The family-owned startup's products were previously only available in specialty retail outlets, mainly coffee shops across Florida.
Before Pinellas Chocolate’s current owner, Addam Vessa, started the business, he and his brother were working for their parents’ company, which manufactures, micro batch and laboratory scale chocolate equipment.
“We had a demo kitchen for the machines, and they were making chocolate on a semi-regular basis,” Vessa told ConfectioneryNews. “Toward the end of 2014, we decided certify the kitchen and incorporate the chocolate company as its own endeavor.”
Vessa has also previously worked in the marketing and media division of a small batch chocolate equipment firm, called Cacao Cucina, according to his LinkedIn account.
Pinellas Chocolate now offers single-origin dark chocolate with various flavors, including 62% salted lime, Datil pepper and peppermint.
Drawing customers to the store
Commenting on why the company decided to open a new shop, Vessa said, “Our commercial kitchen is here in Largo and the facility is very reasonable from an overhead standpoint. That said, we’re in more or less an industrial area so foot traffic isn’t pretty much non-existent.”
“We’re trying to draw customers in from our markets and events by offering in-store coupons and we’re planning on adding more events into the agenda for 2017.”
“As of now, the new retail store is only open from Thursday to Saturday, allowing us the rest of the week to allocate mostly for manufacturing and deliveries,” Vessa added.
Working with sourcing partners
As a single-origin chocolate producer, Pinellas Chocolate primarily sources cocoa beans from a friend, named Jorge Schmidt, who oversees a project called BioSphere. The project exports Honduran cocoa to the US and Europe, said Vessa.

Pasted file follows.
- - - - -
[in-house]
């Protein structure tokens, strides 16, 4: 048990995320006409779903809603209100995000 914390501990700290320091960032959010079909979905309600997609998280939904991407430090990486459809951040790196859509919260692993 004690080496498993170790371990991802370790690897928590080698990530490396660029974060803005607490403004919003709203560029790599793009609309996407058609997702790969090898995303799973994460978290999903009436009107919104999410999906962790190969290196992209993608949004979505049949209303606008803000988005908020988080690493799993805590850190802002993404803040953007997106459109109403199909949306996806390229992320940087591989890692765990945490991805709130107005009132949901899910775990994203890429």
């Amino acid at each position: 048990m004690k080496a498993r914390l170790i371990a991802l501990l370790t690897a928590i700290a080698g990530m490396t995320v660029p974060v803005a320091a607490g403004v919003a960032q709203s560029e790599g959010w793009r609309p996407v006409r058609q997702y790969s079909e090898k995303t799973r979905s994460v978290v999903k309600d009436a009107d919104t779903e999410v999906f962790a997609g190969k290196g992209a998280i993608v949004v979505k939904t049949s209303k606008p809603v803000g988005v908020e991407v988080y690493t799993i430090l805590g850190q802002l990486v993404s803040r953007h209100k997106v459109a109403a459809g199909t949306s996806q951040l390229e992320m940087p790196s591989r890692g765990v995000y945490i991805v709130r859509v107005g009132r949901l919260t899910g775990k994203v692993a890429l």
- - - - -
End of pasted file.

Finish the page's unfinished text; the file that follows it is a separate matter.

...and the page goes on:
However, Pinellas Chocolate itself does not participate in any sustainability programs, he added.
“Being a small manufacturer, we try and seek out suppliers who are involved in sustainability initiatives,” Vessa said. “Transmar Group, for example, has origin staff who are fully dedicated to its sustainability work in Ghana in order to provide its customers with UTZ certified cocoa.”
In addition, the company also works with Chocolate Alchemy, and it is hoping to bring on more sourcing partners in the future.
“I think people will continue to embrace craft, small batch and single-origin chocolate. In the last 10 to 12 years, we’ve seen the emergence of chocolate as a ‘thing’ so to speak, whereas beer, wine, coffee and other specialty foods have held the moniker a little longer,” Vessa said. “I think fans of the aforementioned categories will eventually begin to seek out higher-end specialty products in other areas, chocolate being one.”
Pinellas Chocolate did not disclose its financial details, but it is expected to surpass this year’s growth rate in 2017.
“[In the next year], we’d like to put more emphasis on increasing retail shop traffic, adding a web store to our site and promoting custom projects for both special events and private label,” Vessa said.